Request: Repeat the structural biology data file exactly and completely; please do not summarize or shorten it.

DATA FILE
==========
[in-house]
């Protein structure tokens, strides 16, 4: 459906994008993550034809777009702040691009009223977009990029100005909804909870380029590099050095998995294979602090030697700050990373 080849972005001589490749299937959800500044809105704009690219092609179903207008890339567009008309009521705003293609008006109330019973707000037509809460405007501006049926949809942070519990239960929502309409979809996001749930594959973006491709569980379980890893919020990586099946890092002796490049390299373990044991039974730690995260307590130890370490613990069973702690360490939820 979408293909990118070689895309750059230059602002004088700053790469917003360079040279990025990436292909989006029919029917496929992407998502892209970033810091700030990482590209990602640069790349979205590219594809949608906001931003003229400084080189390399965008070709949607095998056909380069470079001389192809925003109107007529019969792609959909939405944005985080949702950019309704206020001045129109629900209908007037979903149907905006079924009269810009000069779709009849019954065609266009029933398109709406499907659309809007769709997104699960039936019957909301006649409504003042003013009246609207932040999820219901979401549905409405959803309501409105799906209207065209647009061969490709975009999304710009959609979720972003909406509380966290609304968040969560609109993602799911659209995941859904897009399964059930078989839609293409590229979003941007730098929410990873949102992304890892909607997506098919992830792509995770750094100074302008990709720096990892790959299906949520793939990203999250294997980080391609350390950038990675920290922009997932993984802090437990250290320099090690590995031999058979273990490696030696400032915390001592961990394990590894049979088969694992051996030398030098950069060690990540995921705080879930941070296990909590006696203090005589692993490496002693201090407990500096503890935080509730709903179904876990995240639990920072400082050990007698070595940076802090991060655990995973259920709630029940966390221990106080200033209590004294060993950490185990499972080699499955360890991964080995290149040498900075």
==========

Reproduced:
[in-house]
């Protein structure tokens, strides 16, 4: 459906994008993550034809777009702040691009009223977009990029100005909804909870380029590099050095998995294979602090030697700050990373 080849972005001589490749299937959800500044809105704009690219092609179903207008890339567009008309009521705003293609008006109330019973707000037509809460405007501006049926949809942070519990239960929502309409979809996001749930594959973006491709569980379980890893919020990586099946890092002796490049390299373990044991039974730690995260307590130890370490613990069973702690360490939820 979408293909990118070689895309750059230059602002004088700053790469917003360079040279990025990436292909989006029919029917496929992407998502892209970033810091700030990482590209990602640069790349979205590219594809949608906001931003003229400084080189390399965008070709949607095998056909380069470079001389192809925003109107007529019969792609959909939405944005985080949702950019309704206020001045129109629900209908007037979903149907905006079924009269810009000069779709009849019954065609266009029933398109709406499907659309809007769709997104699960039936019957909301006649409504003042003013009246609207932040999820219901979401549905409405959803309501409105799906209207065209647009061969490709975009999304710009959609979720972003909406509380966290609304968040969560609109993602799911659209995941859904897009399964059930078989839609293409590229979003941007730098929410990873949102992304890892909607997506098919992830792509995770750094100074302008990709720096990892790959299906949520793939990203999250294997980080391609350390950038990675920290922009997932993984802090437990250290320099090690590995031999058979273990490696030696400032915390001592961990394990590894049979088969694992051996030398030098950069060690990540995921705080879930941070296990909590006696203090005589692993490496002693201090407990500096503890935080509730709903179904876990995240639990920072400082050990007698070595940076802090991060655990995973259920709630029940966390221990106080200033209590004294060993950490185990499972080699499955360890991964080995290149040498900075």